Home Page
Remember: Press F11 for a full screen view of this page.
Web Counter when published 1 890 820


" The Real Rannerdale Bluebells 2021 "

Date & start time:      18th May 2021.   10.30 am start.

Location of Start :     Cinderdale car park, Crummock, Cumbria, Uk. ( NY 162 192 )

Places visited :          Hause Point, Rannerdale Knotts, Low Bank, High Rannerdale and back.

Walk details :              3.9 mls, 1080 ft of ascent, 2 hours 45 mins.

Highest point :           Rannerdale Knotts, 1160 ft - 355 m.

Walked with :             Sue and Mike plus the dogs, Dylan and Dougal.

Weather :                    Sunshine and fluffy white clouds, a lovely day for walking and photos.

© Crown copyright. All rights reserved. Licence number PU 100034184.


I return to Rannerdale with Mike and Sue and we find the bluebells at their best. 

We defer our visit to them a short while as the lovely weather encourages us up onto Rannerdale Knotts first.

My companions wanted to include a fell walk with their visit to this famous local spectacle.

(Note: this page includes a few photos first shown on the 14th May.)

Sue and Mike are over from the North East and staying locally now lock-down is easing, so time and travel for them is no problem today.

We take the opportunity to visit Rannerdale, but make it more of a walking day out by climbing to the summit first.

To make it a circular outing we head out on the short road walk from Cinderdale to Hause Point.

Over the wall to the left we see the blue haze that covers the fields where the bluebells grow.

After the recent rains the colour is more intense as presumably the flowers develop into full bloom.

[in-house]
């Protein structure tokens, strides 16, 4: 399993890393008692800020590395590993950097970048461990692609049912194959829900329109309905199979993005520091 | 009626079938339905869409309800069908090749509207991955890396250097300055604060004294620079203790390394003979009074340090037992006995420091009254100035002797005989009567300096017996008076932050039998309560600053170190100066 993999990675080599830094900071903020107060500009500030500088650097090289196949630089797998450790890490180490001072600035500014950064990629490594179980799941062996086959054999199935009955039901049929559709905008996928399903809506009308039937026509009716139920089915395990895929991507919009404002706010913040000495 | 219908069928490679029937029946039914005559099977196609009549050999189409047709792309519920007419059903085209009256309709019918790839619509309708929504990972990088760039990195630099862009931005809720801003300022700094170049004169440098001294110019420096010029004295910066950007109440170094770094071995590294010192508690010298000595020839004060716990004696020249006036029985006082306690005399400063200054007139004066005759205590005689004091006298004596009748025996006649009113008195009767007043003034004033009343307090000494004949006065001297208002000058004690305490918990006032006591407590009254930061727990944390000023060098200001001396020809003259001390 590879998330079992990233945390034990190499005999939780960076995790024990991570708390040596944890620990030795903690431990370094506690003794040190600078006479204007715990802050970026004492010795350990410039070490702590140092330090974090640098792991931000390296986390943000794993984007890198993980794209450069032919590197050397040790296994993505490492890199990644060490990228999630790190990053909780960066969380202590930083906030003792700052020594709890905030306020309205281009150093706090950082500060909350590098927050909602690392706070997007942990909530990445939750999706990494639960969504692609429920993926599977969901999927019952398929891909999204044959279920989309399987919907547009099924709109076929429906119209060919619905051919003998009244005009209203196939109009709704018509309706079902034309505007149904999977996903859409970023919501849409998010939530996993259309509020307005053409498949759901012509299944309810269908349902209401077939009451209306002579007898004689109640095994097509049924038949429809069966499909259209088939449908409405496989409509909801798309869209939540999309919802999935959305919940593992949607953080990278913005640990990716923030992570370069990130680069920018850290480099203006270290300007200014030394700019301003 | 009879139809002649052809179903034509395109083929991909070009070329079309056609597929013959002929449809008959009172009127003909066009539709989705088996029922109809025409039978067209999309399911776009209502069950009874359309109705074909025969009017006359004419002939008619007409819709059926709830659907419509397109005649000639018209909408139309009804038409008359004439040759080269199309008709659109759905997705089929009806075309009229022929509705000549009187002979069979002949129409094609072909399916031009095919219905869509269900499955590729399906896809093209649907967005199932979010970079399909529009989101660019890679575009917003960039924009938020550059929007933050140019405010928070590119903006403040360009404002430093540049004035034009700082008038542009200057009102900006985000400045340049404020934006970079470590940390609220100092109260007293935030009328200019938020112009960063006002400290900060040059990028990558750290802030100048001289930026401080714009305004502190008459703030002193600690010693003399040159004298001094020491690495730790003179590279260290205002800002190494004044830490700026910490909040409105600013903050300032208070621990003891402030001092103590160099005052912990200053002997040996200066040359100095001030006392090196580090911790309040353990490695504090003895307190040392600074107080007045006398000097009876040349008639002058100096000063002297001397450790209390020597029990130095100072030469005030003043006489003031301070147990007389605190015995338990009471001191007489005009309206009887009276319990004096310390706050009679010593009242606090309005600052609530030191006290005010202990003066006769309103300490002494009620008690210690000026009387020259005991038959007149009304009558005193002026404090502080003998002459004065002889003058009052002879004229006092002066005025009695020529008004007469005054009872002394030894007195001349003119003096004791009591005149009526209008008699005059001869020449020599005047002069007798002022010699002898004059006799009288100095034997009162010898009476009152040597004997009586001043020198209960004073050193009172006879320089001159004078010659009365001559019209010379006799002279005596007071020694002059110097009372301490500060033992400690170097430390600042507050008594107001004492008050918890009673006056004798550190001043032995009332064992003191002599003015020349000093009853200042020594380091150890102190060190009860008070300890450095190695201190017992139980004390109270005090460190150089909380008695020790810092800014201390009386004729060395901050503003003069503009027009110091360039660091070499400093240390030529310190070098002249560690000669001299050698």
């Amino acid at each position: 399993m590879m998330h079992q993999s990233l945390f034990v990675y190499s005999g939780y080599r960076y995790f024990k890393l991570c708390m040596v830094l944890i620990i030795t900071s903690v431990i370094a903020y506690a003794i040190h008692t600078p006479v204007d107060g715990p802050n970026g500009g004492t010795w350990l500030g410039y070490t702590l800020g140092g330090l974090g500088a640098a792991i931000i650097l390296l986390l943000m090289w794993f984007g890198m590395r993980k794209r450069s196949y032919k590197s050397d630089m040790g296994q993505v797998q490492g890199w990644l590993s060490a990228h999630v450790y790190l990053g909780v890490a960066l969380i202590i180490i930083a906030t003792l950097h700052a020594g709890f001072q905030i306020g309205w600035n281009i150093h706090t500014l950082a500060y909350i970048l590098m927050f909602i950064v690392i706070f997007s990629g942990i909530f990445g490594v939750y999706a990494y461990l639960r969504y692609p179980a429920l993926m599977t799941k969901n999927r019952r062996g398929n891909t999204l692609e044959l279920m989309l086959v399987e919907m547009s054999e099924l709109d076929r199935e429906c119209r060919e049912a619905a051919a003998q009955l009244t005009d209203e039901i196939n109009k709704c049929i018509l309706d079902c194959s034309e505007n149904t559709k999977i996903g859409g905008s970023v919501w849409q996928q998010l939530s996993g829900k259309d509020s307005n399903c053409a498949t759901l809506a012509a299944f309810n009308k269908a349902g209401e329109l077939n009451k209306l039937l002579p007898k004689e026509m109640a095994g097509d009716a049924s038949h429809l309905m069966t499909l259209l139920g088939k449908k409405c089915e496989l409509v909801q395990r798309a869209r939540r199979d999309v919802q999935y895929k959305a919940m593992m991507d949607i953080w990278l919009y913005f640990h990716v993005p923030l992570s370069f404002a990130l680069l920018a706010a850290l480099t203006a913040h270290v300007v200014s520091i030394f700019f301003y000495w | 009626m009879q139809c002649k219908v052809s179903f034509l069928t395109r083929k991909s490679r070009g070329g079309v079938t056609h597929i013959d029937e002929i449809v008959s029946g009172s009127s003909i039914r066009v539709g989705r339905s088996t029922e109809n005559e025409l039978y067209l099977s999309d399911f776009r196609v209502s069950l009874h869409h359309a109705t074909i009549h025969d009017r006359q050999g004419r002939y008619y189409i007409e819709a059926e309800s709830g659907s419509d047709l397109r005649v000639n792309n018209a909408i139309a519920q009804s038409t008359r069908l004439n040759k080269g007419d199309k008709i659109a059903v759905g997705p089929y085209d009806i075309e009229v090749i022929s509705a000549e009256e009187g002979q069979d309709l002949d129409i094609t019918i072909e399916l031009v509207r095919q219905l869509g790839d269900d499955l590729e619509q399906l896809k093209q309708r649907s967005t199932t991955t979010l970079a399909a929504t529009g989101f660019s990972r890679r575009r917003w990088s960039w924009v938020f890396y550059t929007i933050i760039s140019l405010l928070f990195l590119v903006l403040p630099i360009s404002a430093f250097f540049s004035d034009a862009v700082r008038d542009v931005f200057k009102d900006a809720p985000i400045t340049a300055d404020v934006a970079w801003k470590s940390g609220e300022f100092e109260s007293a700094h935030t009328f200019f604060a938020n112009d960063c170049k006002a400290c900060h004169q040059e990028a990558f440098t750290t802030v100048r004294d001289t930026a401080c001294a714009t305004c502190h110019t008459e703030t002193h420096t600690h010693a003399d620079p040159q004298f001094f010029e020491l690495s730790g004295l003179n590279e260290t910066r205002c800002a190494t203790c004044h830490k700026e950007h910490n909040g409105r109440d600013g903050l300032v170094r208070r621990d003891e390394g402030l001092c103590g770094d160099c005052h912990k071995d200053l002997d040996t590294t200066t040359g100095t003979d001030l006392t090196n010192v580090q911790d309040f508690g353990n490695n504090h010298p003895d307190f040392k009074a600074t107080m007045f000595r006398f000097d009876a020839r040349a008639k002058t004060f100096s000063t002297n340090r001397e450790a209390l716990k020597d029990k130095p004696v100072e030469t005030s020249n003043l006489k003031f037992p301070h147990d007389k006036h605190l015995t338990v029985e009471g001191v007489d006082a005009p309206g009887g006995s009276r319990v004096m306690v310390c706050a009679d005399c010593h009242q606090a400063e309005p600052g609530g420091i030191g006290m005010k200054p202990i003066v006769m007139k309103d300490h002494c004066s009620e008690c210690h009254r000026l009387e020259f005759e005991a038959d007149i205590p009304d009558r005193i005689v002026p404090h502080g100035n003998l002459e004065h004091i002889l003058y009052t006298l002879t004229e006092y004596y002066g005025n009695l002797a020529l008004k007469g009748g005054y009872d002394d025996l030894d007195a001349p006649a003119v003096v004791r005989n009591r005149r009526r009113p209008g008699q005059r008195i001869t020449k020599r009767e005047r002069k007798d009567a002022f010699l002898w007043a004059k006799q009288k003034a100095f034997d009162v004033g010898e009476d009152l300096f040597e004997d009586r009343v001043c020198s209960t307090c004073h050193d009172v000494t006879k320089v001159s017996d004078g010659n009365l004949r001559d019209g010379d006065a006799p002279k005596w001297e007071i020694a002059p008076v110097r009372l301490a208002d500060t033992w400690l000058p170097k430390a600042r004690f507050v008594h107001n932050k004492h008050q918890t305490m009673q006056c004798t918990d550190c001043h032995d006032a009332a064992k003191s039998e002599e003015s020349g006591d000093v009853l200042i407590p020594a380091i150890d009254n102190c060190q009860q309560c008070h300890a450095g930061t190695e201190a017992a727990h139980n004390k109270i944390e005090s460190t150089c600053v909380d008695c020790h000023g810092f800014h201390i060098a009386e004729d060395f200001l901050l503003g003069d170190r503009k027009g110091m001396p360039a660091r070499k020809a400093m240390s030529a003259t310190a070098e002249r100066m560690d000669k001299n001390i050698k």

Before we head across to the flowers we're going to climb Rannerdale from the hause,

about a forty minute climb to the top.

The clouds above us cast light and shade on the fells and the water.

We're in temporary shade but Ling Crags on the opposite shore, stands out in bright sunlight.

No-one on the beach which is unusual . . .

but there are three people on the path from Loweswater who won't take long to get there.

There are also three people on the water below us.

They've taken up the post lock-down craze of paddle boarding.

A third of the way up from the hause we get our first views of Buttermere and the higher fells at the head of the valley.

Up through the first set of crags . . .
. . . on a nicely made set of pitched steps.

From the higher viewpoint (above the steps) we get our first sight of Loweswater and the Solway Plain.

We've reached the summit rocks that form the outer end of Rannerdale.  This has been one of our favourite family views over the years.

[ Should you wish to join myself and friends on the 19th July this year as we lay Ann to rest here, you will be very welcome.]

- - - o o o - - -

A gentleman sits on the adjacent true summit, with a camera on a low tripod next to him.

It turns out that he's recording a time-lapse video of the moving clouds crossing high above the valley.

Sue, Mike and I continue the walk by heading out along Low Bank, to the second of the Rannerdale Knotts.

To our left the impressive bulk of Grasmoor with its companion Whiteless Pike.

Below us, in the fields below the intake walls, the blue colour stands out even though most of the bluebells are in the shade for this photo.

Sue stands on top of the second summit.

Mike climbed it too, but he was so quick on his descent that he missed out on the kudos of a summit photo.

The path up the Squat Beck Valley meets our path at the top of the valley

but we cheat and take a well used short cut about a hundred yards before the hause.

Rannerdale ahead now as we leave the high ground and head back down the valley towards the lake.

The popular path follows the wall and fence all the way down, but a second footpath crosses a small footbridge by the green field.

By crossing the bridge and climbing up to the fell wall we get to view more of the bluebells !

When the bluebell flower dies, green seed pods are formed. By July these will be dry and brown and full of small black seeds.

They normally drop close to the parent plant but can travel in the wind, presumably causing the flowers to propagate this far up the valley.

By following the wall we stay clear of the display.

The display here is not as intense, but it is extensive.

Ahead, where the bank shelters the flowers, the display has built up to a much greater extent.